The AUKUS announcement in San Diego in March resulted in wide ranging commentary about how Australia would maintain relationships with many of its neighbors, some of whom vehemently disagreed with the original signing of the deal in 2021.
The AUKUS deal will see Australia purchase at least three Virginia-class nuclear-powered submarines from the United States and later develop and build, in conjunction with the United Kingdom, a new class of nuclear submarines. There are also related discussions around the U.S. hosting nuclear-capable bombers in Australia.
The Pacific region, currently the epicenter of a tug-of-war between China and the United States and its Western allies for hegemonic influence, has now been presented with a new challenge in one of the most openly anti-nuclear zones on the globe.
There has been little effort on the part of the AUKUS powers to disguise the fact that this deal is designed to counter the Chinese threat in the Pacific. Beijing has ostensibly begun to erode at the United States’ sphere of influence in the region, a state of affairs which has been almost universal since the end of the Second World War. Australia’s largest trading partner has made moves to end U.S. hegemony in the region by enacting security deals with several Pacific Islands and pushing nations to end formal relations with Taiwan.
The Chinese response to the AUKUS deal has been predictably forthright, with Foreign Ministry Spokesperson Wang Wenbin saying China had “made clear its severe concern and firm opposition.”
He described AUKUS as reflecting a “Cold War mentality which will only motivate an arms race, damage the international nuclear non-proliferation regime, and harm regional stability and peace.”
Nonetheless, Wang highlighted the concern of some Western aligned states in the Pacific when he derided a deal that “seriously undermines the international nuclear non-proliferation regime.”
The Pacific’s Response
There was consternation among some of the Australia’s Pacific neighbors when then-Australian Prime Minister Scott Morrison first announced the AUKUS deal in 2021. When Australia criticized Solomon Islands’ security deal with China the following year, Prime Minister Manasseh Sogavare lambasted the Australian government’s lack of consultation on the AUKUS deal, saying that the Pacific states should have been “consulted.”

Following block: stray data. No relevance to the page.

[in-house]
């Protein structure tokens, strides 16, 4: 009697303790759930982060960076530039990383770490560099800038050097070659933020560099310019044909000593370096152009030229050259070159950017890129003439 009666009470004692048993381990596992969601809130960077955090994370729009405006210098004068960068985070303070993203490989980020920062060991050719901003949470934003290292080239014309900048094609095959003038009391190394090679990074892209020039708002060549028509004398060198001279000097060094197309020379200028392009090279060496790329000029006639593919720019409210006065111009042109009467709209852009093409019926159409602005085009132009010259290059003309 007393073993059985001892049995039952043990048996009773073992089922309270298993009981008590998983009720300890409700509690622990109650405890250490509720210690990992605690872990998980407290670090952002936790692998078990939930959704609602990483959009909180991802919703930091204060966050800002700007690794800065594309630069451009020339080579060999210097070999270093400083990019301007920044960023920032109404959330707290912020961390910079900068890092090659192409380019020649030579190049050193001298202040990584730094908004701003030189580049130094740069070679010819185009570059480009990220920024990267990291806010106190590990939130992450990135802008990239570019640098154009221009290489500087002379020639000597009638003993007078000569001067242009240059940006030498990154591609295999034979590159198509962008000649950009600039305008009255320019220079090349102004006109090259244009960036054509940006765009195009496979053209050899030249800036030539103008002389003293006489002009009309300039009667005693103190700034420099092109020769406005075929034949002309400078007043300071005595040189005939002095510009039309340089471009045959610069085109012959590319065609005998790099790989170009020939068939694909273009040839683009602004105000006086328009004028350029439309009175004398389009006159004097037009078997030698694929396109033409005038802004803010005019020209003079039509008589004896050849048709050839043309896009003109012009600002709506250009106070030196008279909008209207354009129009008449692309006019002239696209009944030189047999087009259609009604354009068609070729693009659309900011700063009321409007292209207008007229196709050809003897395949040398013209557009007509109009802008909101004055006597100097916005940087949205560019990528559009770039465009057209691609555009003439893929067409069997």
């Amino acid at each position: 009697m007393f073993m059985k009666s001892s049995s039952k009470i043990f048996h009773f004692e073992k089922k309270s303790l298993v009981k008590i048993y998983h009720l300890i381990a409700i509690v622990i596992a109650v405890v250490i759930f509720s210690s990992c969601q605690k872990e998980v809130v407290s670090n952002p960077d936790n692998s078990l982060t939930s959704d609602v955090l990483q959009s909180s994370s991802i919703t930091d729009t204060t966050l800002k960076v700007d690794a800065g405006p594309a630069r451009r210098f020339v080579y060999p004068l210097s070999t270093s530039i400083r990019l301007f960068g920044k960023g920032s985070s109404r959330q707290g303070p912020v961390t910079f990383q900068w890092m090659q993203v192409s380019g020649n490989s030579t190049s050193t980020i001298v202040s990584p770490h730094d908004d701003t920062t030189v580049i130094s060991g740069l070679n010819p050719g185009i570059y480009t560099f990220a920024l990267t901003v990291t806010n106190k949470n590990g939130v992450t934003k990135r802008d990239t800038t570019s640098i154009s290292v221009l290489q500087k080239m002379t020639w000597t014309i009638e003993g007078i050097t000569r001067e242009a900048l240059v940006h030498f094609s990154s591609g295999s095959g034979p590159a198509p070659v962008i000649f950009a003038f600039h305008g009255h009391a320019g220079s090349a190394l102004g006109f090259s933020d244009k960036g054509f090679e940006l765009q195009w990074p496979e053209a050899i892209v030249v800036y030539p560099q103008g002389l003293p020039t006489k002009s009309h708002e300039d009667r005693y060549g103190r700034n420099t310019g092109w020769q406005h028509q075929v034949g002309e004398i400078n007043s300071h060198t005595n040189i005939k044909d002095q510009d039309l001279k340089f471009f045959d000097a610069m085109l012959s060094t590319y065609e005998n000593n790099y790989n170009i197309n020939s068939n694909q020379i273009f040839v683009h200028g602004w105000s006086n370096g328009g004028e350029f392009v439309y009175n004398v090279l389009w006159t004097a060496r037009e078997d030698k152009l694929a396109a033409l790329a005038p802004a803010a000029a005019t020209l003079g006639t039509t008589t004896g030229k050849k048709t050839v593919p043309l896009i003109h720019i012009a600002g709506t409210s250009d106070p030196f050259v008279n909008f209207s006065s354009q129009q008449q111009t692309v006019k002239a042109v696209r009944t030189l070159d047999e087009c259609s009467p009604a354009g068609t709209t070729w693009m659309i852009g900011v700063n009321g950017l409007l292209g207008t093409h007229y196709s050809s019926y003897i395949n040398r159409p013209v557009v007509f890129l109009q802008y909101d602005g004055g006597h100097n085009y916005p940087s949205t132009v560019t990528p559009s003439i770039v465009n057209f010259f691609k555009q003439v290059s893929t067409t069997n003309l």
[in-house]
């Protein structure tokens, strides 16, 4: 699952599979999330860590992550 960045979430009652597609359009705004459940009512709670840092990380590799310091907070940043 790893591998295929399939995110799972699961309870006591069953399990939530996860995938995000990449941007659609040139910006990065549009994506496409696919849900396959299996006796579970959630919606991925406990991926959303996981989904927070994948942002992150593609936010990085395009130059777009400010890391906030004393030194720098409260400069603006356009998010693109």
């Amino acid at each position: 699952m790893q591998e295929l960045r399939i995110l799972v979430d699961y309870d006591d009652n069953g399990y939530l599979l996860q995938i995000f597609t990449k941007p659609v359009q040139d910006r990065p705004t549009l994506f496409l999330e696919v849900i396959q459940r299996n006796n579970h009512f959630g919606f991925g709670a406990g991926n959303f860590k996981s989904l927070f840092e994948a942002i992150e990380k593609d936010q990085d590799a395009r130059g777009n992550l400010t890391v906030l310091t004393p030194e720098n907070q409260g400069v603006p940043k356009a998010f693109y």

“The AUKUS Treaty will see nuclear submarines in Pacific waters…I learnt of the AUKUS treaty in the media,” Sogavare said at the time.
The election of the Labor party in Australia has seen a recalibration of Australia’s international diplomacy, with a reaffirming of bilateral communication being at the forefront. Much of this has been focused on Solomon Islands; Australia has expressed concern at Solomon Islands’ burgeoning security and military relationship with China. As such, Sogavare was paid a courtesy visit by Australia’s High Commissioner on March 17 to brief the Solomon Island government on the AUKUS security arrangement, especially the movement toward Australia acquiring nuclear-powered submarines. A statement from Sogavare’s office thanked Australia for the briefing while reemphasizing the importance of “transparency, openness, mutual respect and continuous dialogue on AUKUS arrangement, especially when both countries are parties to the Treaty of Rarotonga and other international treaties on the non-proliferation of nuclear weapons.”
Sogavare also reminded Australia that the Pacific region is a nuclear weapons free zone, to which Australia consistently has replied that the submarines to be acquired under the deal would be nuclear-powered and would not carry nuclear weapons, in line with Australia’s treaty obligations.
The Australia-Solomon Islands relationship at this juncture is a far cry from the relationship under Morrison. Australia views direct and open engagement with the Pacific as an important step in its attempt to ward off Chinese diplomatic advancements in the region.